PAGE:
neuron, developmental biology
How to Track Cell Lineages As They Develop
How to Track Cell Lineages As They Develop
Kelly Rae Chi | Dec 1, 2016
Sequencing and gene-editing advances make tracing a cells journey throughout development easier than ever.
Barcoding the Connectome
Barcoding the Connectome
The Scientist Staff | Nov 10, 2016
Watch how researchers use RNA to track where neurons' axons end in the mouse brain.
Live Imaging Using Light-Sheet Microscopy
Live Imaging Using Light-Sheet Microscopy
Kelly Rae Chi | Nov 1, 2016
How to make the most of this rapidly developing technique and a look at what's on the horizon
Neural Connectome Method Uses mRNA Barcodes
Neural Connectome Method Uses mRNA Barcodes
Ruth Williams | Nov 1, 2016
Researchers swap microscopy for RNA sequencing to track neural paths in the mouse brain.
 
Opinion: Aging, Just Another Disease
Opinion: Aging, Just Another Disease
Mutaz Musa | Nov 1, 2016
No longer considered an inevitability, growing older should be and is being treated like a chronic condition.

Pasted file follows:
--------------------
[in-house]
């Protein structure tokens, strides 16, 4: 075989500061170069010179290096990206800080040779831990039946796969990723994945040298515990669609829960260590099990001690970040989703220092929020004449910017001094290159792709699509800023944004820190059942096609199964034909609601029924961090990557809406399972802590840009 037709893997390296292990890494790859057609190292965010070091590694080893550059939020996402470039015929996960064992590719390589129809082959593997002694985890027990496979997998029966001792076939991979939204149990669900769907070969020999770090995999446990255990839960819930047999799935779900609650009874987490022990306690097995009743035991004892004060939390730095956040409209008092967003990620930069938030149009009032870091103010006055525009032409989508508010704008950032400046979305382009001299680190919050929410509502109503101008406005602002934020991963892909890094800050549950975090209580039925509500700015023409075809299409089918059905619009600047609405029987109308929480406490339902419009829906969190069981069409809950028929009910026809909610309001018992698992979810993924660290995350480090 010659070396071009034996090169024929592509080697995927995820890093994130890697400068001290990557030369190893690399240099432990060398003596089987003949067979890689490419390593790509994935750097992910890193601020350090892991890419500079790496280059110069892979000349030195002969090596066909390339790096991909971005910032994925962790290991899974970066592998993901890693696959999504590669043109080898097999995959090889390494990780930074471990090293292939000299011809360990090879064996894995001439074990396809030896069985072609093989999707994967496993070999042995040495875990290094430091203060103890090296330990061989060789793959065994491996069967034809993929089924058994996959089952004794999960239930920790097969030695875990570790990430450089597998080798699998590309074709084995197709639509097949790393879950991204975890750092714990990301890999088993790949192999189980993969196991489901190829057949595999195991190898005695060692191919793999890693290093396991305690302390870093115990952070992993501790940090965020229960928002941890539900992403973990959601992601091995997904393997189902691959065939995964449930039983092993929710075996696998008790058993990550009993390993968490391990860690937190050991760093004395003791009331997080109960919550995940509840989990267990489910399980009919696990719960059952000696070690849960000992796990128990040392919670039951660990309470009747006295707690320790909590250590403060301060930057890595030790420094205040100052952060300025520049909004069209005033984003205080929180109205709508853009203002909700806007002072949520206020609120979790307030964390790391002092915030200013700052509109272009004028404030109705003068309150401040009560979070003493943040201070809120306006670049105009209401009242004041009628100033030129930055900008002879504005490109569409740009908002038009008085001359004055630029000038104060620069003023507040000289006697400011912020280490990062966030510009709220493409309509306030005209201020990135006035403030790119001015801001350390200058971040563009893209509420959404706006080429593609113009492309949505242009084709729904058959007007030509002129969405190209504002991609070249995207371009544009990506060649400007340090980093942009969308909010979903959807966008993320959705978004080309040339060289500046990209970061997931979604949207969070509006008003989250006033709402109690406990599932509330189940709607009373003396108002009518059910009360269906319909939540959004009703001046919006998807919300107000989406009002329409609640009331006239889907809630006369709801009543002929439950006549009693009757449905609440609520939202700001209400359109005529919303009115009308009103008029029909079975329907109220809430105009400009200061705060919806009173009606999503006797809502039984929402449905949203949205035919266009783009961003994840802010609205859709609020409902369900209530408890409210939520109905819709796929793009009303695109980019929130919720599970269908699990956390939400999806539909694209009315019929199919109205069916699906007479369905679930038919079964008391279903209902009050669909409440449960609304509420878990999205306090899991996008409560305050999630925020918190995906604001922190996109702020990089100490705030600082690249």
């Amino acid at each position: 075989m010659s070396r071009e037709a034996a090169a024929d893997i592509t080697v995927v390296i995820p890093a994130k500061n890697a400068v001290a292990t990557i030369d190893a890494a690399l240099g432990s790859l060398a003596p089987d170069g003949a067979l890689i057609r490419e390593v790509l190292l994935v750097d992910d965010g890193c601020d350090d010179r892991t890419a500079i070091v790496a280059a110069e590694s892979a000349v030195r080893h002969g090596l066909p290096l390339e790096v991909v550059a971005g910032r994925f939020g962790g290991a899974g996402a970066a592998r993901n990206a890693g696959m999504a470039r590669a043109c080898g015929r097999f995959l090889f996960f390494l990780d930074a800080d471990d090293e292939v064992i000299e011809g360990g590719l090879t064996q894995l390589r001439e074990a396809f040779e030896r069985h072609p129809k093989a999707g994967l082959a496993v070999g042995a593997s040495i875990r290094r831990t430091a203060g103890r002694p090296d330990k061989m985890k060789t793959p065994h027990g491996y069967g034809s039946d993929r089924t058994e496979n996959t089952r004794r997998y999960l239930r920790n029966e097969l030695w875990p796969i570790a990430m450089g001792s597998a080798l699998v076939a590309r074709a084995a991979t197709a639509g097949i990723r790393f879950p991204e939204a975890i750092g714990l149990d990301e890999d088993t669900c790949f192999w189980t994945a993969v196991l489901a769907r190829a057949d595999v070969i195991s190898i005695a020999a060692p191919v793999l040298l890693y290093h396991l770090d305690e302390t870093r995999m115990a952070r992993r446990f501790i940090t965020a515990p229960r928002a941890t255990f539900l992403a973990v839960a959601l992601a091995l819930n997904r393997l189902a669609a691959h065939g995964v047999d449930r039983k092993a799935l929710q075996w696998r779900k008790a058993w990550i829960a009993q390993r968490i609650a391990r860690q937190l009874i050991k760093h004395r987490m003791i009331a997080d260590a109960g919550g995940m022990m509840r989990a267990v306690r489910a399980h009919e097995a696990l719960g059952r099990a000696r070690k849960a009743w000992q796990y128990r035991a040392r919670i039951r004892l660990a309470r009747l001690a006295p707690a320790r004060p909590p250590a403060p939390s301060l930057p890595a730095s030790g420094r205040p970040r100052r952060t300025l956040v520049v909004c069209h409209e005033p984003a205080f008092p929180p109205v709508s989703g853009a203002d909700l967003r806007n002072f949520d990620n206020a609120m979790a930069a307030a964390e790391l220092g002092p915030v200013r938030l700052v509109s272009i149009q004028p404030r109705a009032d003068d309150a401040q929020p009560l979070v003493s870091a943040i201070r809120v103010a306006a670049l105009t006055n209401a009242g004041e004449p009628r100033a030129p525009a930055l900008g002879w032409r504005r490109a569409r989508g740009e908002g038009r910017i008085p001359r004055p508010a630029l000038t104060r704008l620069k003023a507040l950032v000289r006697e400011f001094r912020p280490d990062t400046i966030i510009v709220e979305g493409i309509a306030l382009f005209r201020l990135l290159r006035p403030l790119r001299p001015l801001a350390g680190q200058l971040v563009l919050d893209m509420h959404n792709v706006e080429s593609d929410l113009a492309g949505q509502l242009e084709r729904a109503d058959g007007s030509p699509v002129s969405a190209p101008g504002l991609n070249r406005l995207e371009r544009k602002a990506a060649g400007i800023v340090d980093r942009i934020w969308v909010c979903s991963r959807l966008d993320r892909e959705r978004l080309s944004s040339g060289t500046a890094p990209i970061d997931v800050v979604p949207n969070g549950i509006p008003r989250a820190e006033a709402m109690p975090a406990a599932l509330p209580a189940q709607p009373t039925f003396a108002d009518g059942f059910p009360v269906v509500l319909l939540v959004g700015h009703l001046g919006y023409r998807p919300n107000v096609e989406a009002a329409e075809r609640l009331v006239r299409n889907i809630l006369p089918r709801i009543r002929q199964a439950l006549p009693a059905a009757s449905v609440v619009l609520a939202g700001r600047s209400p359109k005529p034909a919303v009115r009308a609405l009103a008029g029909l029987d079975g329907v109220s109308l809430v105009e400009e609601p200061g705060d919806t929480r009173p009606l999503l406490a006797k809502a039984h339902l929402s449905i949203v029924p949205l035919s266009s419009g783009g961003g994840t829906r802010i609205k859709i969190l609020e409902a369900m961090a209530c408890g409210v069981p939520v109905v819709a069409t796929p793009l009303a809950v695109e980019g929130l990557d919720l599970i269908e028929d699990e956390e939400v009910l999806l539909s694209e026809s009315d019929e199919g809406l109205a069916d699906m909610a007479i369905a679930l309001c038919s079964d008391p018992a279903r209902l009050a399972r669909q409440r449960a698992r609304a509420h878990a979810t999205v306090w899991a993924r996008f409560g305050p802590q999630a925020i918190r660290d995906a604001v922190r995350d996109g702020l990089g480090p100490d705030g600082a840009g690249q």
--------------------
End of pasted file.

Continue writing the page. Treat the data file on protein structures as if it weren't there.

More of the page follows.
Two-Photon Microscopy’s Historic Influence on Neuroscience
Two-Photon Microscopy’s Historic Influence on Neuroscience
Alison F. Takemura | Nov 1, 2016
In the 1990s, the development of this gentler and more precise microscopy method improved scientists’ ability to probe neurons’ activity and anatomy.
Genetic Tags Illuminate Where Neurons Extend
Genetic Tags Illuminate Where Neurons Extend
Ruth Williams | Oct 31, 2016
Barcodes of mRNA travel to the cells' axon terminals, offering a sequencing-based approach to neural mapping.
Bridging a Gap in the Brain
Bridging a Gap in the Brain
Ben Andrew Henry | Oct 12, 2016
Neuroscientists identify how the left and right hemispheres of the mammalian brain connect during development.
Nascent Neurons Journey Through Newborn Brain
Nascent Neurons Journey Through Newborn Brain
Anna Azvolinsky | Oct 6, 2016
Young cells make their way to the frontal lobe to create new circuits in the brains of infants, researchers report. 
Image of the Day: All Aboard
Image of the Day: All Aboard
The Scientist Staff | Sep 22, 2016
This trainworm reproduces by detaching sperm- or egg-filled segments, called stolons, when it reaches maturity.